Reducing irreducible complexity

Irreducible complexity is the cornerstone of the intelligent design movement, and it is a popular argument among young earth creationists as well. In simplest terms, this argument states that some systems are too complex to have evolved via natural selection because they have lots of parts and all of those parts need to be in place for the final product to function. Thus, no one part can be selected for until all of the other parts are already in place (it’s basically a chicken or the egg paradox). This is not a new argument. In fact, Darwin explained why this argument doesn’t work in Origin of the Species, and his rebuttal still works today. Nevertheless, despite the fact that this argument was defeated over 150 years ago, it is still a very popular argument today.

No one has done more to popularize this argument that Michael Behe. He championed this notion in his book, Darwin’s Black Box in which he shifted the target of this argument. You see, Darwin dealt with relatively large “irreducible” systems, such as eyes, whereas Behe focuses on tiny molecular machines such as the bacterial flagellum. Darwin’s explanation applies to these tiny machines just as well as it does to large systems, but given the immense popularity of this argument, I will explain the problems with Behe’s derivation of this argument (it irritates me to no end that I have to debunk an argument that was soundly defeated over 150 years ago).

The standard example of irreducible complexity is the mousetrap, so let’s start with that. A mousetrap is fairly simple and requires only a few pieces: a base, spring, arm, catch, and bait plate. According to Behe, this is an irreducibly complex system because all five pieces are necessary for it to function as a mousetrap. If even one piece was removed, it would not catch any mice. Therefore, according to Behe, a mousetrap could never have evolved via natural selection because natural selection is a gradual step-wise process, but no one step would be useful until all of the steps were in place.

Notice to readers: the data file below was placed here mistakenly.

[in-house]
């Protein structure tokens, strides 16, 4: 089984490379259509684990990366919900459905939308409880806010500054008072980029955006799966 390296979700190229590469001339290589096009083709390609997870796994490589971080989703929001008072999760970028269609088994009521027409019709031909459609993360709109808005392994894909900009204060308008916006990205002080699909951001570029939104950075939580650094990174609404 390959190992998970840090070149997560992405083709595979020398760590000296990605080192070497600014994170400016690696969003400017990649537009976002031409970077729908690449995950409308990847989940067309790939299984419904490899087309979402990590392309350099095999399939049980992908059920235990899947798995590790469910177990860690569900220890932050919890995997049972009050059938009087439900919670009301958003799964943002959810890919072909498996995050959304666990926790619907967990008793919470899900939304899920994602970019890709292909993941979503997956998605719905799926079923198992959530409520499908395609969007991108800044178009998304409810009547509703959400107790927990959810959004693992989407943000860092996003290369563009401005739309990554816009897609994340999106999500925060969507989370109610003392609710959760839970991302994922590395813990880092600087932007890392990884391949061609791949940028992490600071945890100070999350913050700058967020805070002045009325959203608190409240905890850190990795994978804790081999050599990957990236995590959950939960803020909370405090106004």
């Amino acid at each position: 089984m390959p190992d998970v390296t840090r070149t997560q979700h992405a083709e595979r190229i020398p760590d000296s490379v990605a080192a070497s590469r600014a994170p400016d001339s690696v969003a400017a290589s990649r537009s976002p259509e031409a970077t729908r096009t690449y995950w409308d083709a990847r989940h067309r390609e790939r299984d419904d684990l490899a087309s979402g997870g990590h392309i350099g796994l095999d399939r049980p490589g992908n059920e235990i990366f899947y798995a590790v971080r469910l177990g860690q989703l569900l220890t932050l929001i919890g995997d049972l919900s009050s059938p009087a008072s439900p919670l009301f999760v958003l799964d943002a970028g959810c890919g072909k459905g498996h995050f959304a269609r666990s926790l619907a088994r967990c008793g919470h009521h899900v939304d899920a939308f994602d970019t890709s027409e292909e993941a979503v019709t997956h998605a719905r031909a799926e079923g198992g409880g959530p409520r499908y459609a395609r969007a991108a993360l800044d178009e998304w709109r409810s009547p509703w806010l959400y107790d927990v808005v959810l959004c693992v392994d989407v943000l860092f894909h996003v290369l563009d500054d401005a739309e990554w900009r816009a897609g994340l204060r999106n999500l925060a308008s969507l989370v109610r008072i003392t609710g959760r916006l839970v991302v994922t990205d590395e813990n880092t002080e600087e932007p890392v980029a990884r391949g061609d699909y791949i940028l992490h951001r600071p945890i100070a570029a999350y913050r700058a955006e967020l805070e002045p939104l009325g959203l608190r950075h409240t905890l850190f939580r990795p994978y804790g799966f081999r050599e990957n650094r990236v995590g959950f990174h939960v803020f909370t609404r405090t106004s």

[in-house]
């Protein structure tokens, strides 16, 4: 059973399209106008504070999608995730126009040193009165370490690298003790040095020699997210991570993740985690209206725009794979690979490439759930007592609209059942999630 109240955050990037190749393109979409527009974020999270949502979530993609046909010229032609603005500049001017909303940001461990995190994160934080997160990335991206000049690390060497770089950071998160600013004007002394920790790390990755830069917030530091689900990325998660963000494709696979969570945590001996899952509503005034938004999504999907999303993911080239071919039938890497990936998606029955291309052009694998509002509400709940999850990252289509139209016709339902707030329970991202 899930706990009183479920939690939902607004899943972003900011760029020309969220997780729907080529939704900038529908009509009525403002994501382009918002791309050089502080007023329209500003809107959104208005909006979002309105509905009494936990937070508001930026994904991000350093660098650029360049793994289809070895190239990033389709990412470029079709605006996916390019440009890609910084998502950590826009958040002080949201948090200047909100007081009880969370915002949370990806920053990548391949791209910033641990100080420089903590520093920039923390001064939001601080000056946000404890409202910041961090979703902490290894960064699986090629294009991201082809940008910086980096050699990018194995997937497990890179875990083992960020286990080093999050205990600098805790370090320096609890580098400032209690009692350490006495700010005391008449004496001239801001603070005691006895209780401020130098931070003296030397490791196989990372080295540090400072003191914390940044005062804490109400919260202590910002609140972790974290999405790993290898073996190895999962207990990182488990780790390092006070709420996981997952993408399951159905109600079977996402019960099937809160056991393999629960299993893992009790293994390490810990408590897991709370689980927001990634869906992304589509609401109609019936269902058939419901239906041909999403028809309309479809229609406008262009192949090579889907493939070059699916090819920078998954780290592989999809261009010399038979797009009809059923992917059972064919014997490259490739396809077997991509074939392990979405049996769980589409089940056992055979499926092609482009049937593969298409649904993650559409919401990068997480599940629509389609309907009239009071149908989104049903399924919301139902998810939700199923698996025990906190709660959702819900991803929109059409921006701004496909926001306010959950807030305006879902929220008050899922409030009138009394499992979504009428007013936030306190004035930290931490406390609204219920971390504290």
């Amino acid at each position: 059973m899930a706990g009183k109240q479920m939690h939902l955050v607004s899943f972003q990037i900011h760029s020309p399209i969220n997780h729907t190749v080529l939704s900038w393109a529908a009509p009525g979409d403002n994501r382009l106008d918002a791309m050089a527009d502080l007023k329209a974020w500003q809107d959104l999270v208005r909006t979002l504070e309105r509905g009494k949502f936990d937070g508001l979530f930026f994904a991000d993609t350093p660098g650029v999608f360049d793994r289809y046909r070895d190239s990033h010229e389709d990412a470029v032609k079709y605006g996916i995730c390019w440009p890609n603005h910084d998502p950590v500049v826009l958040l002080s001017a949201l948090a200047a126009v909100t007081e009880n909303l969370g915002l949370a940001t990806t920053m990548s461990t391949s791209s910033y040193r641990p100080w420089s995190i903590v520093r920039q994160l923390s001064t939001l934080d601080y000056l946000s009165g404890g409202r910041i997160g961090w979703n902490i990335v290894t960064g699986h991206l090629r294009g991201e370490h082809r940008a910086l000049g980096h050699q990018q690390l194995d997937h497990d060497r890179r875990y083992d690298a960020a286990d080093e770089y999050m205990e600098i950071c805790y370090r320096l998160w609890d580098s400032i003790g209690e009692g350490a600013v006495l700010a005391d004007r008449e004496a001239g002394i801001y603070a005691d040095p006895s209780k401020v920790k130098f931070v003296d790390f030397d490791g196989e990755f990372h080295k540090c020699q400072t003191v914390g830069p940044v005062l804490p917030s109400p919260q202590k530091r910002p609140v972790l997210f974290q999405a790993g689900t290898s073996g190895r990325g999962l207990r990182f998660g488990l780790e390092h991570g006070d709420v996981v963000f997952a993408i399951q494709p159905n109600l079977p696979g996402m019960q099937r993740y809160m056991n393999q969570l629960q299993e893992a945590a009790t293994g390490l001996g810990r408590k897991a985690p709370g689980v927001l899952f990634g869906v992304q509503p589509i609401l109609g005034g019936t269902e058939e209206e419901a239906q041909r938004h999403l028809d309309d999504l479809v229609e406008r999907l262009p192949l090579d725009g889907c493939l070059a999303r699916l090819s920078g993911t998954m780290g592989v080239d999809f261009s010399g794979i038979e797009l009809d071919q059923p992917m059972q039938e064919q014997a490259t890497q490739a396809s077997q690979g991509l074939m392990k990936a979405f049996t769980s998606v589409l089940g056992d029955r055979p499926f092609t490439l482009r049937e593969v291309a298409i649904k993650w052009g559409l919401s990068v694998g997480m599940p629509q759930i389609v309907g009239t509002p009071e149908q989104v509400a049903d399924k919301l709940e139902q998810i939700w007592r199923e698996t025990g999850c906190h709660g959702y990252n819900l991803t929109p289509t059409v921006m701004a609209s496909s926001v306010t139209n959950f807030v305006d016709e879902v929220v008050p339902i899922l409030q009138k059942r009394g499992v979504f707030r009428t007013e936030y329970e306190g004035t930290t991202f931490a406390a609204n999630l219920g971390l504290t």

If you have read my other posts on evolution, then the problem with this argument should be obvious: it ignores the fact that evolution is blind. I will fully admit that you need all five pieces for it to function as a mousetrap, but that is not the same thing as saying that you need all five pieces for it to function. This argument sets up a mousetrap as an ultimate endpoint that evolution is working towards, but that’s simply not how evolution works. It does not have any foresight or goal. So the parts don’t have to function as a mousetrap for nature to select them. Rather, they simply have to perform some useful function, and it is easy to think of uses for every single piece of a mousetrap. Springs are, for example, useful for many applications. Similarly, a block of wood has a nearly infinite number of uses. Thus, each piece of a mousetrap could be selected for a reason other than acting as a mousetrap. Then, random mutations could bring those pieces together, and as long as some useful function was performed, those combinations would be selected for. During a trial over teaching intelligent design, Kenneth Miller has famously illustrated this by wearing a partial mousetrap as a tie clip. It may not be the best fashion statement, but it makes an important point: you can have a useful function without having all five parts, and that’s all that natural selection needs.